You May Like

At Khmer Rouge Court, Long-Awaited Verdict Approaches

First phase of trial, which is coming to an end, has focused on forced exodus of Phnom Penh in 1975 - and now many are hopeful justice will be served More

Video When Fighting Eases, Gazans Line Up at Bakeries

When there is a lull in the conflict, residents who have been hunkered down in their apartments rush out to stock up on food and other necessities More

Video Information War Rages Alongside Real One in Ukraine

Downing of Malaysian airliner, allegations of cross-border shelling move information war in war-torn country to a new level More

Featured Videos

Your JavaScript is turned off or you have an old version of Adobe's Flash Player. Get the latest Flash player.
Information War Rages Alongside Real One in Ukrainei
X
Al Pessin
July 31, 2014 8:13 PM
The downing of the Malaysian airliner two weeks ago, and allegations that Russians are shelling Ukrainian troops across the border, have moved the information war swirling around the Ukrainian conflict to a new level. VOA's Al Pessin reports from Kyiv.
Video

Video Information War Rages Alongside Real One in Ukraine

The downing of the Malaysian airliner two weeks ago, and allegations that Russians are shelling Ukrainian troops across the border, have moved the information war swirling around the Ukrainian conflict to a new level. VOA's Al Pessin reports from Kyiv.
Video

Video When Fighting Eases, Gazans Line Up at Bakeries

When there is a lull in the conflict in Gaza, residents who have been hunkered down in their apartments rush out to stock up on food and other necessities. Probably the most important destination is the local bakery. VOA’s Scott Bobb reports from Gaza City.
Video

Video US-Funded Program Offers Honduran Children Alternative to Illegal Immigration

President Obama and Central American leaders recently agreed to come up with a plan to address poverty and crime in the region that is fueling the surge of young migrants trying to illegally enter the United States. VOA’s Brian Padden looks at one such program in Honduras - funded in part by the United States - which gives street kids not only food and safety but a chance for a better life without, crossing the border.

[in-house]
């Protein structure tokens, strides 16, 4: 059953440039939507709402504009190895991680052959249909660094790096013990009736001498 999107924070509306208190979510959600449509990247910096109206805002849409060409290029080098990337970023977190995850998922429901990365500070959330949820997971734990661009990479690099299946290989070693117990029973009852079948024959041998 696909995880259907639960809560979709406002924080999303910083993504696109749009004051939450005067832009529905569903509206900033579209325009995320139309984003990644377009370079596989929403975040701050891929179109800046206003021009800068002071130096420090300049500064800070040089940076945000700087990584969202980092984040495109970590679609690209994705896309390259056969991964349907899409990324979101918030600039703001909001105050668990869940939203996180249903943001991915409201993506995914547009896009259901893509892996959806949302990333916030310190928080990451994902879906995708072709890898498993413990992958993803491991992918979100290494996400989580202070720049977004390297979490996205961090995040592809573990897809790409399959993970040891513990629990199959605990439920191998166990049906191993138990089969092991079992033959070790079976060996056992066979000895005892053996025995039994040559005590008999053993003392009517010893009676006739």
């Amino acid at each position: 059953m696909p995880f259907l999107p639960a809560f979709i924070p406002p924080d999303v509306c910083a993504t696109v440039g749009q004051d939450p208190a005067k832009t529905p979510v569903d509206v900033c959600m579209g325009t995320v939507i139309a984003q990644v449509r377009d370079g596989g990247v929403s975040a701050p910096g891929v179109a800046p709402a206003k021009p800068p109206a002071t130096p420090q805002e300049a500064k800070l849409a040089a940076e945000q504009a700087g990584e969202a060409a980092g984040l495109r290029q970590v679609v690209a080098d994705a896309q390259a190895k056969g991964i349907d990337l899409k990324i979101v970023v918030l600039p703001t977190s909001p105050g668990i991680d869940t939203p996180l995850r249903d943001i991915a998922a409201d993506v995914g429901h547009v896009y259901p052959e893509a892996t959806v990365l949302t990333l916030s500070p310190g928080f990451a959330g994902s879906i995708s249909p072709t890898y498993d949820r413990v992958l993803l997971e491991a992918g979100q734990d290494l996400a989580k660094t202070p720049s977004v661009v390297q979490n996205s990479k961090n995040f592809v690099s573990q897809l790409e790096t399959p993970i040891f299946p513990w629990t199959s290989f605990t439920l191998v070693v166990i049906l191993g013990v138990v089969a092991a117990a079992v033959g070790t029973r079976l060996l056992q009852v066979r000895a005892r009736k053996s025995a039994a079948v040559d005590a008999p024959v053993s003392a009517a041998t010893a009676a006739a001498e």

Video

Video 'Fab Lab' Igniting Revolution in Kenya

The University of Nairobi’s Science and Technology Park is banking on 3-D prototyping to spark a manufacturing revolution in the country. Lenny Ruvaga has more for from Nairobi's so-called “FabLab” for VOA.
Video

Video Gazans in Shelled School Sought Shelter

Israel's air and ground assault against Hamas-led fighters in Gaza has forced many Palestinians to flee their homes, seeking safety. But safe places are hard to find, as VOA’s Scott Bobb reports from Jabaliya.
Video

Video Rapid Spread of Ebola in West Africa Prompts Global Alert

Across West Africa, health officials are struggling to keep up with what the World Health Organization describes as the worst ebola outbreak on record. The virus has killed hundreds of people this year. U.S. President Barack Obama and other world leaders are watching the developments closely as they weigh what actions, if any, are needed to help contain the disease.
Video

Video Michelle Obama: Young Africans Need to Embrace Women's Rights

U.S. first lady Michelle Obama urged some of Africa's best and brightest to advocate for women's rights in their home countries. As VOA's Pam Dockins explains, Obama spoke to some 500 participants of the Young African Leaders Initiative, a six-week U.S.-based training and development program.
Video

Video Immigrant Influx on Texas Border Heats Up Political Debate

Immigrants from Central America continue to cross the U.S.-Mexico border in south Texas, seeking asylum in the United States, as officials grapple with ways to deal with the problem and provide shelter for thousands of minors among the illegal border crossers. As VOA's Greg Flakus reports from Houston, the issue is complicated by internal U.S. politics and U.S. relations with the troubled nations that immigrants are fleeing.
Video

Video Study: Latino Students Most Segregated in California

Even though legal school segregation ended in the United States 60 years ago, one study finds segregation still occurs in the U.S. based on income and race. The University of California Los Angeles Civil Rights Project finds that students in California are more segregated by race than ever before, especially Latinos. Elizabeth Lee reports for VOA from Los Angeles.

AppleAndroid